Donald Clarke responds to me:
>>I don't believe lack of money is the central issue. I believe it a
>>question of changing interests of society.
>Don't forget that in the old days when everybody gave lip service
>to classical music and Toscanini was a household name, the music
>business was much smaller. ... but the very long tail, served by
>the Internet, contains a lot of classical music. ... The NY Phil
>has just made its first live recordings in many years, the Chicago
>S.O. is about to start releasing on its own label, and the London
>S.O. has been selling its own CDs for some time now.
First off, the internet...I believe it has made, as it has for every
product with a niche market, classical music far more economically viable.
However, I cannot say if I have any notion of questions of the quality
of content and the per capita market share overall.
What I do find interesting is to compare...Gary Thal, a supplier of
CDs to libraries, issues a monthly list of new releases...I wonder if I
should ask him if those lists could be posted, even if only for reference
purposes...but I see that things have changed dramatically from the days
of the Schwann Catalog. I still have a file of at least one Schwann
from each year from about 1963 till its demise. Clearly, by comparison,
the major labels are, with the exception of some reissues, for the most
part, out of the business. Much of what is issued consists of historic
performances and/or reissues. There is an abundance of vanity pressings.
Thankfully we have miracle labels like cpo, BIS and Naxos which give us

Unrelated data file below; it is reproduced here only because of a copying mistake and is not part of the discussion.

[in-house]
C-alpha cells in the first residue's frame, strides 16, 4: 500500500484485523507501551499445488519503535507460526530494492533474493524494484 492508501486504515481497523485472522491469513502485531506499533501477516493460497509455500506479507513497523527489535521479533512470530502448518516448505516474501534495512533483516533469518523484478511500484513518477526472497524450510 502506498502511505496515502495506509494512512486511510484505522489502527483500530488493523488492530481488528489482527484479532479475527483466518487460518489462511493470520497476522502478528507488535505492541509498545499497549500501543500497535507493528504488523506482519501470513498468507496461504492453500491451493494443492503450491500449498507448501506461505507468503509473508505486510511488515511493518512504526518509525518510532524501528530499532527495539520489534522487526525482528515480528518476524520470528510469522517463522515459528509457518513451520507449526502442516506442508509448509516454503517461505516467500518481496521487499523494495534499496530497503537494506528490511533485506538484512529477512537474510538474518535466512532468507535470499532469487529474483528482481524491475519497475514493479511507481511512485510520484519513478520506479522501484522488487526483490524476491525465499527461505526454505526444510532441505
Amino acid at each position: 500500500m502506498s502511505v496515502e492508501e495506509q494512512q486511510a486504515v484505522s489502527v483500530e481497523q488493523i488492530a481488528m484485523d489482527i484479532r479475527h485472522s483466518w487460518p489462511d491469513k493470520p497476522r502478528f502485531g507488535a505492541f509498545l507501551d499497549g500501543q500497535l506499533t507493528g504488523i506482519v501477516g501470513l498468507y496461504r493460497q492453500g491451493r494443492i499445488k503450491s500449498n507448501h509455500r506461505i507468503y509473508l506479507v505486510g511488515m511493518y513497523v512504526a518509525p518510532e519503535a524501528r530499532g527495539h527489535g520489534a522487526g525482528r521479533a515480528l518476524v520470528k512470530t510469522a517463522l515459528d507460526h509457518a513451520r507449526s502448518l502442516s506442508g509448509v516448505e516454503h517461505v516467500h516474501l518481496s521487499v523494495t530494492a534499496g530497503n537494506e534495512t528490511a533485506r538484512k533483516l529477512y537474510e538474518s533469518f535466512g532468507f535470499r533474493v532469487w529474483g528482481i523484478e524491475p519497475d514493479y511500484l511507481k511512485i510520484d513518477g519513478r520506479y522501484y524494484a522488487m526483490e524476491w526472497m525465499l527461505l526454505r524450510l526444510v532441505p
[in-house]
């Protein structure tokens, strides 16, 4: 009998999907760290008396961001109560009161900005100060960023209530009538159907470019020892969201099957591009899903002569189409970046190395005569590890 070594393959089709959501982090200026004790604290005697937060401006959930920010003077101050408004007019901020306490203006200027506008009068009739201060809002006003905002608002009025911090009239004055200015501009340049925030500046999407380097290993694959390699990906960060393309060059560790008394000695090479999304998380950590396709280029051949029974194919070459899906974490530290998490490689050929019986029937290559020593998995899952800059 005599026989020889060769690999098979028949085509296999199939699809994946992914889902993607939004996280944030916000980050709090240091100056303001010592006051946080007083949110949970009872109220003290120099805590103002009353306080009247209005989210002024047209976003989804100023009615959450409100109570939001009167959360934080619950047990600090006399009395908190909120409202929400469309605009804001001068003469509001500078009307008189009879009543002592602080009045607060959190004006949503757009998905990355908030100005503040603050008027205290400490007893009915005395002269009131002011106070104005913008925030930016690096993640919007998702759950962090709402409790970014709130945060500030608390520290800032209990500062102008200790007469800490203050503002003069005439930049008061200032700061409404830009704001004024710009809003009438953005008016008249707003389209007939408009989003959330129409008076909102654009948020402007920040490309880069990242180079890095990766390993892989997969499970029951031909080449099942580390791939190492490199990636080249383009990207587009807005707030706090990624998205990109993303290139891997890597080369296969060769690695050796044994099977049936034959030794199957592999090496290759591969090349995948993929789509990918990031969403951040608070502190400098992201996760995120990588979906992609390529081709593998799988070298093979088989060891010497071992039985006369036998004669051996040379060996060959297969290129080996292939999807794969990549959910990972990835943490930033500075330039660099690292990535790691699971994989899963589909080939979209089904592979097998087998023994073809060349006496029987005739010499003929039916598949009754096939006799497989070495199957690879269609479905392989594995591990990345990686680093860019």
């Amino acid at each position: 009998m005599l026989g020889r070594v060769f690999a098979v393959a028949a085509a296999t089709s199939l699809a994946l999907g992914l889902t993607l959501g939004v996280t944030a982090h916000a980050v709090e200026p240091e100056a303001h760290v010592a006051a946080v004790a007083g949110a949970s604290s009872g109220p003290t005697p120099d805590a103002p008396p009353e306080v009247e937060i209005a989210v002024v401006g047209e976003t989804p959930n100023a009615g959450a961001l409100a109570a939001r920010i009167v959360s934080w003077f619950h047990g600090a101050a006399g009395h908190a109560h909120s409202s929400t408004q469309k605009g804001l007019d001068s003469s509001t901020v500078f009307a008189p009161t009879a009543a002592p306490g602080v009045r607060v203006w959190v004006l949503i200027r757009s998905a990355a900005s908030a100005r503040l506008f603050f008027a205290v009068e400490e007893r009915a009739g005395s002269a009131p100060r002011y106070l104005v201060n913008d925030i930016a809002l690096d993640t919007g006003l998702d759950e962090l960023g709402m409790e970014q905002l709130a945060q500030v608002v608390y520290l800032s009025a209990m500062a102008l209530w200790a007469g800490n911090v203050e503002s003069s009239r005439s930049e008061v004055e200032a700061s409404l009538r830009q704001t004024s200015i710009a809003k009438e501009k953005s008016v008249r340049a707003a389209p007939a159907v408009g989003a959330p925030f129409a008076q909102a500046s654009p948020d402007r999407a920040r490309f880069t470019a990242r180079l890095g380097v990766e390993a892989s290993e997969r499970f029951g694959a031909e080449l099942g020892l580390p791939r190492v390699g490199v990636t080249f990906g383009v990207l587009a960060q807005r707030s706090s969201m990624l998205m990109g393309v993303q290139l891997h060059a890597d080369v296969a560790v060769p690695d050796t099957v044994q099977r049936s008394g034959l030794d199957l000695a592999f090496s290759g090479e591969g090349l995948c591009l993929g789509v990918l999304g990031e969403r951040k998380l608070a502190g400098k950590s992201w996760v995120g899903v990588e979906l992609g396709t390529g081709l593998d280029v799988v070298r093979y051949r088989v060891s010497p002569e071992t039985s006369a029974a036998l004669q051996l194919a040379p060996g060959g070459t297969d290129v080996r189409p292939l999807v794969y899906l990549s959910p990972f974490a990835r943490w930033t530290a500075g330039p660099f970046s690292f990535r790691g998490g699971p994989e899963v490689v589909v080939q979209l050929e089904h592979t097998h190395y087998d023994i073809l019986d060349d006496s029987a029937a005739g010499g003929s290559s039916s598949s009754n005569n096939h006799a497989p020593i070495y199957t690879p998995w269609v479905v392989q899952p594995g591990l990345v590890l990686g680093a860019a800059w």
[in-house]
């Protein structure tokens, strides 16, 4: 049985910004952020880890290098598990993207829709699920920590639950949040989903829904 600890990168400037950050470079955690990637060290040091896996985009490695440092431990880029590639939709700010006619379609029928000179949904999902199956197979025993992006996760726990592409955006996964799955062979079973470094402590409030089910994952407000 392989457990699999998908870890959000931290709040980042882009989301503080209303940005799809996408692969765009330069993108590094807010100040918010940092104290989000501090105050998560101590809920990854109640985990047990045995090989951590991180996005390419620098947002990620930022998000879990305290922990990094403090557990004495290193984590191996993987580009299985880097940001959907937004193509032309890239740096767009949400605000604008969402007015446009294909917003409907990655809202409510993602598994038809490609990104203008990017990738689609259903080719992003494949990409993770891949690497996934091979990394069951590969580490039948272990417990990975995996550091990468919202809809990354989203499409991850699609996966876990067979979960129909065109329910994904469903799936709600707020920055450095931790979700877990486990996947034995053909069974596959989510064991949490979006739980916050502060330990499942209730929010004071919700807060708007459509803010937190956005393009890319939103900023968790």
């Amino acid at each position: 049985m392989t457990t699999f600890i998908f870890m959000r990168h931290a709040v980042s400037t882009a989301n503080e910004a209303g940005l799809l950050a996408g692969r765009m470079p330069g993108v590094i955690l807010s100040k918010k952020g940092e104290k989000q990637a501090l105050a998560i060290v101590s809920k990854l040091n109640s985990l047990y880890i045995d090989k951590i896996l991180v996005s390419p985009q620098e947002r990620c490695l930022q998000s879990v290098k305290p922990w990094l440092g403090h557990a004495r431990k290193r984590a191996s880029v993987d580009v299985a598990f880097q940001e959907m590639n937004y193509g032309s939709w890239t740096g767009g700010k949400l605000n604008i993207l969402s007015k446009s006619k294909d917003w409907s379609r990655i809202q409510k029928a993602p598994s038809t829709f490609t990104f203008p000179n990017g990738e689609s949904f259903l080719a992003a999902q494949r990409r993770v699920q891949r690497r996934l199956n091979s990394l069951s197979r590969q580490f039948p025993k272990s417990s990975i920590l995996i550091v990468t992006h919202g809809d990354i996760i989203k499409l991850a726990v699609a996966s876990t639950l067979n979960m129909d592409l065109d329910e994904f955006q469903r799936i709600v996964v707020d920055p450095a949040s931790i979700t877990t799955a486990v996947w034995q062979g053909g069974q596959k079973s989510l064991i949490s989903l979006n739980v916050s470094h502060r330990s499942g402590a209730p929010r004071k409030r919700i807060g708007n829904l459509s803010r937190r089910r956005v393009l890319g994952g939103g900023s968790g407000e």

far more new releases of unrecorded repertoire than we ever had in the
>Your own local Austin S.O. Is doing very well I hear, Karl (say
>hi to Peter Bay for me).
As to the orchestra, indeed, it is sounding much improved, however, the
other day I listened to some dubs I made of its performances from the
late 50's. In those days, University faculty and students were members
of the orchestra, and, it seems to me, played very well. This next year
we are facing part two of a Beethoven cycle (which was the idea of the
Board). For me, this is not progress. I believe the conductor needs
to truly be allowed to be the artistic director...and I will pass along
your regards as we are having lunch tomorrow.
Then, I consider that our new concert hall, which opens, according to
the most recent news, in late March of 2007, still needs several million
for its endowment. Out of a metropolitan area population of over 1Million,
the number of contributors to the new hall has been around 3,000. I am
not sure what that says.
>Maybe the core audience for classical music is still there, just
>not well served by the record companies and the broadcasters.
I believe there is still some audience, but it seems to me that the
expection for high profit margins limits what product can be brought to
market. In some ways it seems to me that the available product can, in
part, define the product.
>If I had the money to gamble, I would open a little classical CD
>shop on the cheap, out of the high rent district, to see how many
>customers would seek me out.
Which is what I have tried to do in a similar fashion with my record
label. I have yet to recoup the original investment, and with decent
sales for a few titles, and with no paid staff... it is indeed a curious
As for your local record shop...we still have our Russell who is well
informed and has a small bit of shelf space for classical music in our
local shop, devoted mostly to everything other than classical music
music, Waterloo. He has his loyal followers and still makes enough to
pay the rent...but not always enough to get his car fixed.
The business model has changed. It seems to me that when the classical
music business placed the emphasis on the word business, it lost something.
And with trying to milk the old business models to death, it seems to
me that it has strangled some of the art out of the music.
Even if classical music was given lip service in the past...maybe it was
just me, but at least the names of a Toscanini, a Horowitz, a Heifetz
seemed to be part of somewhat common vocabulary...or maybe it was just
common to those I ran around with...or maybe it was just marketing?...
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